Subscribe to our free, weekly email newsletter!


Are private fleets about to hit a wall?

By John D. Schulz, Contributing Editor
March 01, 2011

The most contentious issue
No trucking topic evokes a hotter response than the proposed HOS rules that were formally proposed in a rulemaking set out by Federal Motor Carrier Safety Administration (FMCSA) on Dec. 23.

The government has been fiddling with HOS revisions since 1999. In that time, the industry has endured at least two changes, and the federal government has fought at least three lawsuits challenging the propriety of its proposed changes. Throw in three changes in administrations—with Republicans likely to be perceived as softer on the industry than Democrats—and the result is utter confusion when it comes to any type of long-term planning.

The federal government is due to come out with a final rulemaking this summer that could reduce the actual driving time of an operator from 11 to 10 hours. In addition, there are proposed changes requiring more half-hour breaks during a driver’s on-duty time, current 14 hours in a day. That could also reduce productivity. But there are provisions that would allow the standard 14-hour window to be extended to 16 hours twice every eight-day driving period.

Just the thought of reducing driving time by one hour causes trucking executives to break out their pocket calculators to estimate the cost and inefficiencies that would result. That’s because their networks are built typically on a series of regional distribution centers, serviced by TL and LTL moves, typically with “pedal runs” of about 200 miles to 400 miles—easily accomplished in one day’s driving.

If that driving time is reduced, analysts say, it would be nothing short of chaos. Dick Armstrong, chairman of Armstrong Associates, a supply chain management consulting company, predicts a one-hour reduction would be “very disruptive.”

The biggest immediate impact of HOS will likely be the cost and the increasing calls to end the 70-year-old outdated practice of paper log books, often called “comic books” by drivers and industry officials.

Shaw Industries was among the first private fleets to recognize that the government was going to crack down on HOS, forcing violators to use electronic on-board recorders (EOBRs) instead of paper logs to track hours. The company was an early adaptor and has used electronic logging for nearly a decade.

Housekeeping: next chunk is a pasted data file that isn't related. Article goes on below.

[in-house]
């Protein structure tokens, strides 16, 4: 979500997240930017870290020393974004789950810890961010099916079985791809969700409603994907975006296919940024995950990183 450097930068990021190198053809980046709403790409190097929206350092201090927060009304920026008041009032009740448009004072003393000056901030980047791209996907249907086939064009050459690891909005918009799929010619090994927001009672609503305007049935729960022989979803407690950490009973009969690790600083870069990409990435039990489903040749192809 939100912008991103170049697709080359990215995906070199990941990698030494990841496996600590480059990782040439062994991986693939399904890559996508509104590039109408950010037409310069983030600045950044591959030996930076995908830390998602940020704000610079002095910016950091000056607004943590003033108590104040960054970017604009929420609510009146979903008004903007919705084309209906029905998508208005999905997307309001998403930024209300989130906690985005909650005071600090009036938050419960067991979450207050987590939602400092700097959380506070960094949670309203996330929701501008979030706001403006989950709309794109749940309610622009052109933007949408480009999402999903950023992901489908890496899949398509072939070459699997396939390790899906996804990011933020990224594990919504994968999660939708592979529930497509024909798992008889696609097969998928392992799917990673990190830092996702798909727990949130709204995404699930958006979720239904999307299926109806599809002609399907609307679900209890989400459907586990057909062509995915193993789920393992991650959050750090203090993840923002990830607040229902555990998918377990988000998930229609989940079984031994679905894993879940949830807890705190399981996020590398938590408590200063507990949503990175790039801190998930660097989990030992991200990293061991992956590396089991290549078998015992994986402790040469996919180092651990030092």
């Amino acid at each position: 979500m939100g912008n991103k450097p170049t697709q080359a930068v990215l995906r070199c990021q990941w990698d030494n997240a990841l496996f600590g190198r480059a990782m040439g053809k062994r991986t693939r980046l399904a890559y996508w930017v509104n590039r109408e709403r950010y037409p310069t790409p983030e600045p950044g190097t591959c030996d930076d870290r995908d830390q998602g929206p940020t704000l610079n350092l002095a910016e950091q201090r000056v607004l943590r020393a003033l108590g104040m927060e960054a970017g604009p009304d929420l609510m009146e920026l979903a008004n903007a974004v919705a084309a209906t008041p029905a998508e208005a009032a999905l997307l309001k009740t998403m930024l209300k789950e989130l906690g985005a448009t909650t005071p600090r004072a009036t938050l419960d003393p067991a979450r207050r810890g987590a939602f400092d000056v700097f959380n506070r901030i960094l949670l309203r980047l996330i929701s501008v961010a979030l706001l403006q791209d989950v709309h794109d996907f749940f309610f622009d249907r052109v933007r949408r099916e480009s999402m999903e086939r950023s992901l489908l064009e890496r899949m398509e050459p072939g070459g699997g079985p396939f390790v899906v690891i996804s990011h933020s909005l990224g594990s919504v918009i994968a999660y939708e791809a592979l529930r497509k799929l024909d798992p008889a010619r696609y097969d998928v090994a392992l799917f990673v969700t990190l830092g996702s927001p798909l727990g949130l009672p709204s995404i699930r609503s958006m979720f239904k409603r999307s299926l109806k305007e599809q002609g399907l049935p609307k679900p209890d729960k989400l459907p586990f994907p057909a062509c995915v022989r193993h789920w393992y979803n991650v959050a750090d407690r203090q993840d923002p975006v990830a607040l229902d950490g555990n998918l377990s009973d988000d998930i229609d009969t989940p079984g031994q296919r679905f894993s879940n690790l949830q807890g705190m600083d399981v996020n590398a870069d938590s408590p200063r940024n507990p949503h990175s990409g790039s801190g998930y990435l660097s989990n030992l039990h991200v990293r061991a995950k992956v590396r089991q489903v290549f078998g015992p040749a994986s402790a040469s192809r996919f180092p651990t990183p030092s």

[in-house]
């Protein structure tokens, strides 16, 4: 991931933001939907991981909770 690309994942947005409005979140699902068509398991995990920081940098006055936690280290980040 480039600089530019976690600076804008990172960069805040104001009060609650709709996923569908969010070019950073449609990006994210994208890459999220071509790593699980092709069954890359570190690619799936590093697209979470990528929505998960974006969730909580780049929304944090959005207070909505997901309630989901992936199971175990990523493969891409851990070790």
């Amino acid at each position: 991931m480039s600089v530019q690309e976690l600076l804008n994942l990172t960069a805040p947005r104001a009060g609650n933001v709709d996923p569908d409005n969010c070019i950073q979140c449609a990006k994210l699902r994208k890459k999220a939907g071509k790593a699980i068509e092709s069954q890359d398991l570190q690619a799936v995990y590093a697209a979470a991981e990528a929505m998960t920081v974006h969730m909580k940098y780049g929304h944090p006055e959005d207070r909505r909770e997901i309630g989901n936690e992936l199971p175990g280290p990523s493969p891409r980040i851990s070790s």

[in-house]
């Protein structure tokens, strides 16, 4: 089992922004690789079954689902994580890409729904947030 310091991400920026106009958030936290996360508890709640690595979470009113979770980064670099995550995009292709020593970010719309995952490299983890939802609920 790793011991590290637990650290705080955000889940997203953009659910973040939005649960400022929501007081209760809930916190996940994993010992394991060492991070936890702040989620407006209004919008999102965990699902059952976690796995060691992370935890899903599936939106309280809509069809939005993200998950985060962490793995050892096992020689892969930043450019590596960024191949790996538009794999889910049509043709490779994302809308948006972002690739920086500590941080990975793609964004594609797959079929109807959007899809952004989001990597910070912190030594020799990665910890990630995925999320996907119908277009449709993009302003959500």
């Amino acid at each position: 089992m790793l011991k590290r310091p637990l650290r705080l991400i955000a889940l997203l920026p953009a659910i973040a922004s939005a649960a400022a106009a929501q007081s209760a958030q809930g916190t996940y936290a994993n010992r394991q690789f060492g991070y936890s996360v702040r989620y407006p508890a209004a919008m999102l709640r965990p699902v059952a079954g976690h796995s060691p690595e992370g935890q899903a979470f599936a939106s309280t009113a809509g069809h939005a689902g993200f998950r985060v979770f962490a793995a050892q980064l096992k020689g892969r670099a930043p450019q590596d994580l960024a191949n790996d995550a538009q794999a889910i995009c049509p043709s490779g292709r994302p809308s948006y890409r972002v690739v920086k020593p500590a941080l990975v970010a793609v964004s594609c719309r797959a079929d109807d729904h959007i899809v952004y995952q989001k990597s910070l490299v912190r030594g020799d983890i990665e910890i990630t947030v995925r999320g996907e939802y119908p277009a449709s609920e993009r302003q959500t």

“I wish they were mandated for all carriers,” Whisenhant says. “I’m already running legally, but am competing on backhauls with some drivers who are shaving a 30 minutes here and 30 minutes there off their actual driving time. It isn’t fair.”

About the Author

image
John D. Schulz
Contributing Editor

John D. Schulz has been a transportation journalist for more than 20 years, specializing in the trucking industry. He is known to own the fattest Rolodex in the business, and is on a first-name basis with scores of top-level trucking executives who are able to give shippers their latest insights on the industry on a regular basis. This wise Washington owl has performed and produced at some of the highest levels of journalism in his 40-year career, mostly as a Washington newsman.


Subscribe to Logistics Management magazine

Subscribe today. It's FREE!
Get timely insider information that you can use to better manage your
entire logistics operation.
Start your FREE subscription today!

Recent Entries

With NFL training camps in full swing, it stands to reason that Congress must be replete with football fans, given how it basically has elected to punt on federal transportation funding yet again, with the Senate yesterday signing off on a ten-month bill to keep federal surface transportation funding intact through May 2015 through a nearly $11 billion stopgap measure.

Carload volumes were up 4.3 percent at 306,988, and intermodal volume for the week ending July 26 was up 3.3 percent at 264,809

Lyon, France-based Norbert Dentressangle, a $5.5 billion global third-party logistics (3PL) services provider focused on global logistics, transport, ocean, and air services, said today it has acquired Des Moines, Iowa-based Jacobson Companies, a value-added warehousing (VAW) company, for $750 million from private equity firm Oak Hill Capital Partners.

Download the newly released research report, "Transportation Management Systems" conducted by Peerless Research Group (PRG) on behalf of Supply Chain Management Review and Logistics Management magazines. Learn what logistic experts are saying about their current supply chain technology infrastructures, how they tackle the transportation component, and revealed the gaps that still need to be filled in order to attain end to-end visibility of a streamlined supply chain.

From cost center to growth center. Get insightful opinions on changes in the marketplace from this independent survey of warehouse personnel. Motorola Solutions examined the current warehousing marketplace in our 2013 Warehouse Vision Report, conducted April-May of 2013.

Article Topics

· Trucking · March 2011 · Transportation · HOS · CSA 2010 · All topics

Comments

Post a comment
Commenting is not available in this channel entry.


© Copyright 2013 Peerless Media LLC, a division of EH Publishing, Inc • 111 Speen Street, Ste 200, Framingham, MA 01701 USA